Fifty-seven thousand solar panels capable of generating 16.4 megawatts of direct current renewable power have been installed at Davis-Monthan AFB in Tucson, Ariz., in what’s being called the world’s largest U.S. military solar project.
The project, known as the Renewable Energy Power Purchase (REPP) agreement for Solar PV Array, was financed, designed, and installed by Sun Edison, which also monitors and maintains the array. A total of 170 acres at the base are covered with the solar panels and their associated equipment — 50 acres at the Chevron area and 120 acres at the West Airfield.
Through the REPP, the U.S. Air Force was not responsible for providing any capital costs for the project. Davis-Monthan AFB provides the land for the array in the form of a 25-year lease and purchases the power generated by the photovoltaic array.
Construction of the array finished in December 2013, and the array began producing power in January.
“On a normal workday this spring, March 24, the entire base was powered off the solar array,” says Greg Noble, Davis-Monthan energy manager. “The array produces 31.4 million kilowatt hours of electricity annually, which is enough to power about 3,000 homes. That’s enough to meet about 35 percent of the base’s annual electricity requirements.”
Noble points out the 57,000 solar panels use a single axis tracker system that tracks the sun across the sky in 15-minute increments. At night, the panels store flat facing the sky, then rotate in the morning to maximize the output of the sun.
Davis-Monthan still gets a monthly electric bill from Tucson Electric Power Corp., the area electric utility, but Noble notes “it is significantly reduced based on the particular month.” The Air Force base also gets a second bill from Sun Edison for the monthly power it uses from the solar array.
Noble says there is a big difference in the cost of the power provided through the solar array compared to that provided by the electric utility.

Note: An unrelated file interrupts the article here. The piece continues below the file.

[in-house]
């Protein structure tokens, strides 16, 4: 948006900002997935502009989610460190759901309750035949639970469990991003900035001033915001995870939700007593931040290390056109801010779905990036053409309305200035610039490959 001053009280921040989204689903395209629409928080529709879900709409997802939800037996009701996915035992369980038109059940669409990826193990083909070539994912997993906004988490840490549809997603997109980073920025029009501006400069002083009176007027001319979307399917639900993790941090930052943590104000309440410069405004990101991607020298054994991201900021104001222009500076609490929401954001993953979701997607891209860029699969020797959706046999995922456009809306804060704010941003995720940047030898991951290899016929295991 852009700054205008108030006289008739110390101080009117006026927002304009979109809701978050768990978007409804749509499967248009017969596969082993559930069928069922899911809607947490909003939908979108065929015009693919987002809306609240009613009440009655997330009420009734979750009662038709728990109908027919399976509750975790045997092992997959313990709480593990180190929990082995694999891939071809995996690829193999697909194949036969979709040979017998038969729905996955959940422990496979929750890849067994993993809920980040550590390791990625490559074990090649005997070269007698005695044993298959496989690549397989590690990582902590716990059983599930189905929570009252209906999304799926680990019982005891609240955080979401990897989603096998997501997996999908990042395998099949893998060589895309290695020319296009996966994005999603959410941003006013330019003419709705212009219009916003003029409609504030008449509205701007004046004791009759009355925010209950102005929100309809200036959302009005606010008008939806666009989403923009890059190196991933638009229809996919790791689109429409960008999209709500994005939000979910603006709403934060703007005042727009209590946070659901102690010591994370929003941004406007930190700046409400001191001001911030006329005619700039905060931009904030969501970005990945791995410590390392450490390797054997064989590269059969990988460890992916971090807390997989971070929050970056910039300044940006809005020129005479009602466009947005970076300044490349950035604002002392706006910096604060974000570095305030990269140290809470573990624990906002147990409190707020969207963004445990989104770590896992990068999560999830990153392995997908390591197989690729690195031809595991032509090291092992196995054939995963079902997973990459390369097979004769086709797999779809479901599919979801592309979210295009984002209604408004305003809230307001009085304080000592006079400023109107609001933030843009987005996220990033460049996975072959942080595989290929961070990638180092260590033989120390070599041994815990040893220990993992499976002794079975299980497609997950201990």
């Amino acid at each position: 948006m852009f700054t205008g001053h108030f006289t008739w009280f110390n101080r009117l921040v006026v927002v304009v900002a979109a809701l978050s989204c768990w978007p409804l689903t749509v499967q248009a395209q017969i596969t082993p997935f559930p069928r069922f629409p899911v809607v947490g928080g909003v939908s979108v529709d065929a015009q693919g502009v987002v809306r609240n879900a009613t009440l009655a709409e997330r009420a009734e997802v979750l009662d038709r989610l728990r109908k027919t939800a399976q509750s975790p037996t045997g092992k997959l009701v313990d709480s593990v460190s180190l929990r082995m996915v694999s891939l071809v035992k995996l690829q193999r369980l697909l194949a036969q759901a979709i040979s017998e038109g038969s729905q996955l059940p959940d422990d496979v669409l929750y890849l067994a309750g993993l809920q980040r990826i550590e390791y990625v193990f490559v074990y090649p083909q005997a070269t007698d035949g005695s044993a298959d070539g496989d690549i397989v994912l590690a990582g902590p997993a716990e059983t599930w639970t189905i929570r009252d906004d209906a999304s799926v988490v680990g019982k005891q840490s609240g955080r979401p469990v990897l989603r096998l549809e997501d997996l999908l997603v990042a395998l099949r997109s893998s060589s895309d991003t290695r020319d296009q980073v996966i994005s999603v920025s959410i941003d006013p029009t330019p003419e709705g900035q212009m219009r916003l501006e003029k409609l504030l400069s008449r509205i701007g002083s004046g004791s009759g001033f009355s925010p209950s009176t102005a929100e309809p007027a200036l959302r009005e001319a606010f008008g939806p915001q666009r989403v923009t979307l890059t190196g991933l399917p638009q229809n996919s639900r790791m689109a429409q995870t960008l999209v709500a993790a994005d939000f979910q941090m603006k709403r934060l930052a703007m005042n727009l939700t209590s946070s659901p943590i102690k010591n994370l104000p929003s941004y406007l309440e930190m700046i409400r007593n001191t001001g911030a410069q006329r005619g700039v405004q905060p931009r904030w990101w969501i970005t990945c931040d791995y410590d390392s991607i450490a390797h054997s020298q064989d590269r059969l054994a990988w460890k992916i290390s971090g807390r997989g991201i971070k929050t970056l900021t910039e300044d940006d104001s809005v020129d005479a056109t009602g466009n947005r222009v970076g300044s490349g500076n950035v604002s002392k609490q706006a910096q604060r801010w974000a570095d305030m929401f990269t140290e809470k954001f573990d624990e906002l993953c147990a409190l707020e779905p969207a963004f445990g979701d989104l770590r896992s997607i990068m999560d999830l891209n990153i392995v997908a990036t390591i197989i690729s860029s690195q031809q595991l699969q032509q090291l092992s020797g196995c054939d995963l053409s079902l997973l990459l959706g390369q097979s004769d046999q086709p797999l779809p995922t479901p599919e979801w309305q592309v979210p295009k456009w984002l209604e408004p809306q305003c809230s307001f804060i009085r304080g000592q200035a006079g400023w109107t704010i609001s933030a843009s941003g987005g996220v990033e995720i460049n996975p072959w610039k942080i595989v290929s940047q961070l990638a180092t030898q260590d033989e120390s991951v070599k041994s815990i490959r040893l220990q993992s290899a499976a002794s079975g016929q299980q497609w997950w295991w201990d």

“We pay 7.66 cents per kilowatt hour to Tucson Electric Power for a melded rate throughout the year,” he says. “Our purchase power agreement with Sun Edison is 4.5 cents per kilowatt hour during the first year with a 1.5-percent annual escalator in the rate.”
Noble says the base anticipates it will save $500,000 a year because of the solar array.
Nationwide, the U.S. Air Force is the largest consumer of energy in the federal government, spending more than $9 billion annually in electricity and fuel costs. It has worked to reduce energy consumption through various initiatives, including renewable energy sources such as the Davis-Monthan solar array, with a stated goal to increase the Air Force’s renewable energy consumption to 25 percent by 2025.
“When you look at the money saved over 25 years, its incredible and also critical to our mission, not only to Davis-Monthan but also to the Department of Defense,” says Col. Kevin E. Blanchard, 355th Fighter Wing commander at Davis-Monthan. “We are looking across the DoD right now for every avenue that we can find to save money and put that money into readiness and sustainment of our force. By saving money on Davis-Monthan’s electric bill, that will help the future of our Air Force, the greatest air force in the world.”
Davis-Monthan AFB isn’t a stranger to solar installations. The base has a number of 10 kilowatt and 20 kilowatt rooftop and ground mounted solar systems on dormitories and other housing, Noble observes.
“The majority of our MilCon construction is commercial and industrial,” he says, including structures such as hangars, simulators, pump housing and administrative buildings. These structures also use an assortment of rooftop and ground mounted arrays and all are built to LEED (Leadership in Energy and Environmental Design) Silver Status.
Noble points out there is another environmental element to the base’s solar array project — it saves 16 million gallons of water annually that would have gone into a cooling tower at a Tucson Electric Power generating plant to produce electricity that would have been consumed by the base.
About the author: Alan M. Petrillo is a Tucson, Ariz., journalist who writes for national and regional magazines and newspapers. He’s also the author of the mystery, Full Moon, books on historical military small arms, and the nonfiction work, Ice Hockey in the Desert.